Recently, we posted seven signs that your work malaise is serious enough to warrant a drastic career change. So what if you scanned the list, made more than a few mental check marks in the margins, and decided, yup, that's me. I really, really need to get myself on a new career path. You know you should make a change, but how do you go about actually doing it?
Wall Street Journal columnist Alexandra Levit answers just that question in her latest book, New Job, New You: A Guide to Reinventing Yourself in a Bright New Career. Levit interviewed real people who have shaken up their careers despite all the usual personal and financial challenges and then synthesized their experiences and advice to offer inspiration and guidance on how to renovate your career -- whether you're doing it for more money, more passion or more time at home.
Today she speaks with Entry-Level Rebel about the first steps to take when you're pondering a career change, the different generations' take on the issue, and when reinvention crosses the line into job hopping.
If someone is dissatisfied with their current job and considering making a career change, what's the first thing you recommend they do?
Here's the first thing: take time to do a self-assessment of your values, how you like to work, and what you'd be compelled to do even if you never got paid. Research careers and industries that map to your skills and interests. Hit the internet, set up informational interviews, take relevant coursework, and arrange to go on site at a company in your chosen field.
Is changing your career a case where you need to measure twice, cut once, or would you say that it's more important for people to jump in, make changes and break their career inertia?
Even confident people stay in unsatisfying jobs because they feel safe, and because they're afraid of making a bad decision. But in the quest to uncover a source of meaningful work, though, your worst enemy is inertia. Make an effort to do one thing, like e-mailing a networking contact or attending an event, that moves you a bit closer to your big picture goal.
That said, I feel that it's a good idea to ease into a new career one foot at a time. Perhaps this means earning a paycheck at your current job while doing a part-time internship in your new field or taking an adult education class or workshop on the weekend. The only way to find out if you're passionate about something is to try it -â€" ideally with as little risk as you can manage.
Statistics show that the average young American will change jobs nine times by the time they're 32, which is many more times than in the past. Do you think younger workers have a different attitude towards career change compared to older workers?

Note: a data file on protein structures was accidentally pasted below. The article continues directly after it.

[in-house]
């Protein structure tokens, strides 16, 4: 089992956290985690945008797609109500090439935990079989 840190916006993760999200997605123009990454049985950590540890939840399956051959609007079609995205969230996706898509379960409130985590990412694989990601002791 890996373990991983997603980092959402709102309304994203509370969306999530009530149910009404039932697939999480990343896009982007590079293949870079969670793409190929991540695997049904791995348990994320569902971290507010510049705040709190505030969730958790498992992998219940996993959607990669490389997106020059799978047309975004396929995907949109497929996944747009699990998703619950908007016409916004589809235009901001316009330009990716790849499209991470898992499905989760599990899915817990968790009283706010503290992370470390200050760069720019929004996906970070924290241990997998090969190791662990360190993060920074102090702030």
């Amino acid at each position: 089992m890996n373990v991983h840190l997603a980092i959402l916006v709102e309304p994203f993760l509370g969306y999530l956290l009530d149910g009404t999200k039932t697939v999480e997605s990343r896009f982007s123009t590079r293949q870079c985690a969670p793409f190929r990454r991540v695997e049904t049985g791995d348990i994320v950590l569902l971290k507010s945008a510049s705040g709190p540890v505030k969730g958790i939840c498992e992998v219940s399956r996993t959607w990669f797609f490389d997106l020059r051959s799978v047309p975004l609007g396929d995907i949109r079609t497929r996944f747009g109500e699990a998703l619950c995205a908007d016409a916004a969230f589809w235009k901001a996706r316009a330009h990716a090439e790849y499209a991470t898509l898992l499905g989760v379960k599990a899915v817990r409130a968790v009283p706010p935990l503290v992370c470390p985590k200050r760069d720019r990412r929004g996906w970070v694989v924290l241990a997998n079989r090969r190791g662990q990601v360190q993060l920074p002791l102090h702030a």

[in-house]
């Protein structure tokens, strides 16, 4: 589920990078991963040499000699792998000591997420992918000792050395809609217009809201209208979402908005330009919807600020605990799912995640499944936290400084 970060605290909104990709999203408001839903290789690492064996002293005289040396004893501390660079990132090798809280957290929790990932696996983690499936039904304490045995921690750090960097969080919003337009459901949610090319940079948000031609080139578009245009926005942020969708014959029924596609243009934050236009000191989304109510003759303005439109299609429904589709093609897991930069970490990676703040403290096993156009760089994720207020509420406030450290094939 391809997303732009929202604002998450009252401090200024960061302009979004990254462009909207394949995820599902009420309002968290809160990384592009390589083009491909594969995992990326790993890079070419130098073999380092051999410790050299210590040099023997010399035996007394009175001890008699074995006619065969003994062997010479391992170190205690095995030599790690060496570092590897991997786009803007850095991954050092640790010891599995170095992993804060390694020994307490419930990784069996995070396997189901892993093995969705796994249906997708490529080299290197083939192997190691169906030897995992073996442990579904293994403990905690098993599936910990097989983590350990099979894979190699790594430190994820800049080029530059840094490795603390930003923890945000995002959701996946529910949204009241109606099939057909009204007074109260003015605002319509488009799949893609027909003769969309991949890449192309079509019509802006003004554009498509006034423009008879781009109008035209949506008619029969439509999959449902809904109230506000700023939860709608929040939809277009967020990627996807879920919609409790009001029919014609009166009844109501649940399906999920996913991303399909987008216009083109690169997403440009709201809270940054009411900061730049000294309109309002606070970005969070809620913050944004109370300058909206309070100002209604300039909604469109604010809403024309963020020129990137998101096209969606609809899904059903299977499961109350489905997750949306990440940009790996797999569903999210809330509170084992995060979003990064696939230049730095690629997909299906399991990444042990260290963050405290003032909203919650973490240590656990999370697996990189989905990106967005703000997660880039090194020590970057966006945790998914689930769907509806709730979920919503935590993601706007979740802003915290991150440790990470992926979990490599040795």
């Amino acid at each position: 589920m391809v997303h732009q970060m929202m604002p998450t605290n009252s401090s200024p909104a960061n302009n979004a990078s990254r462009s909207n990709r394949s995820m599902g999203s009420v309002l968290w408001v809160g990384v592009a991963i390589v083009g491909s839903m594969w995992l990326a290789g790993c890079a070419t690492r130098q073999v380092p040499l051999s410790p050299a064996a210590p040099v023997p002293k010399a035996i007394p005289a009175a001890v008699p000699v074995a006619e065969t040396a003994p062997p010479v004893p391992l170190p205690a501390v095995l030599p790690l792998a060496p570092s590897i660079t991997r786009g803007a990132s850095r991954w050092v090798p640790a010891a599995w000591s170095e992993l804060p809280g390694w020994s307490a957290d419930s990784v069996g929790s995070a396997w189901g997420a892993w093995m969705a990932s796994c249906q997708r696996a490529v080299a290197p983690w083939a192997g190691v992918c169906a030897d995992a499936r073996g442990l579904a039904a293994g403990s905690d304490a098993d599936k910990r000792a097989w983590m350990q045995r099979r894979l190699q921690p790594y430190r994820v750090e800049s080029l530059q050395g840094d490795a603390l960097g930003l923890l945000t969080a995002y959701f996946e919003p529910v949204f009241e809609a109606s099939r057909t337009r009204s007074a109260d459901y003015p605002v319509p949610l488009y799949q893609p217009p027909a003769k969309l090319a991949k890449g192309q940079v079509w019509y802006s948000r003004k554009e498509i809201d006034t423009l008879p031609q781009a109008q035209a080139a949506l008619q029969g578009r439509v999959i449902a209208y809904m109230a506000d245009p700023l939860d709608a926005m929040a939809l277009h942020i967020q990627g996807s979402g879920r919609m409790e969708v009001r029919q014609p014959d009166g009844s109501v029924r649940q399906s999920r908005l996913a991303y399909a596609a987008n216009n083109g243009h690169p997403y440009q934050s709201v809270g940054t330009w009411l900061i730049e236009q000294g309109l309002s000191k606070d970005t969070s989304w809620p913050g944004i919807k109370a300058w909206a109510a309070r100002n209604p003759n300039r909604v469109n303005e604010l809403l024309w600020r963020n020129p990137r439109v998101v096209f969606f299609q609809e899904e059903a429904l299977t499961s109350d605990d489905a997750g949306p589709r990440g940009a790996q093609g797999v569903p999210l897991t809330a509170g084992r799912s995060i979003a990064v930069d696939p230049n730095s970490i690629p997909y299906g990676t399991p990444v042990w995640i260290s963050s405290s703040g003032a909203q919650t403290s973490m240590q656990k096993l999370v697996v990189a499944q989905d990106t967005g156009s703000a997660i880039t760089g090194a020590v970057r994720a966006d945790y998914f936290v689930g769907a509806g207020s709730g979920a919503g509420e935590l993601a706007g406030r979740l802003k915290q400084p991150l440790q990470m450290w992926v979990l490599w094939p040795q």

Yes -- on the whole, younger workers are looking to adapt their work to the lifestyle changes they're making as they mature. They cannot relate to their parents' one-career lives at all -- for them a career is a journey without one particular destination.
That said, the most active career reinventers right now are Baby Boomers. They may have had one career for 30 years, but they are looking for new and different challenges now that traditional retirement age is approaching and they don't have the desire nor the financial ability to pack up everything and move to the beach.
Career change can be great, but Gen Y is often accused on taking it too far. How can a job hopper know they're a job hopper? Or is the whole idea of the job hopper outdated?
In my opinion, someone is a job jumper when they don't give each job at least one full year, and/or leave before learning everything they can from the position. Although the notion of a job jumper is not as strict as it used to be, I think it still leaves a bad taste in employers' mouths when they see a string of positions in a shorter period of time.
And to end on a optimistic note, can you share a story from your research that proves career change is possible, even in difficult circumstances?
There are a lot of these in New Job, New You, but one that comes to mind right now is Norene's story. Norene, a customer service representative, pursued her dream of becoming a folk musician in the midst of a breast cancer diagnosis and the deaths of both her parents.
She looked back on her customer service career and employed many of the things she'd learned about how a good business operates and grows. She joined a local Chamber of Commerce and went to every networking event she heard about, and in a short period of time, she progressed from the unemployment line to teaching choir at an elementary school, seeing 18 students privately, playing keyboard and singing with a church praise band, and performing her original music regularly in the greater LA area as Tyler Noren.
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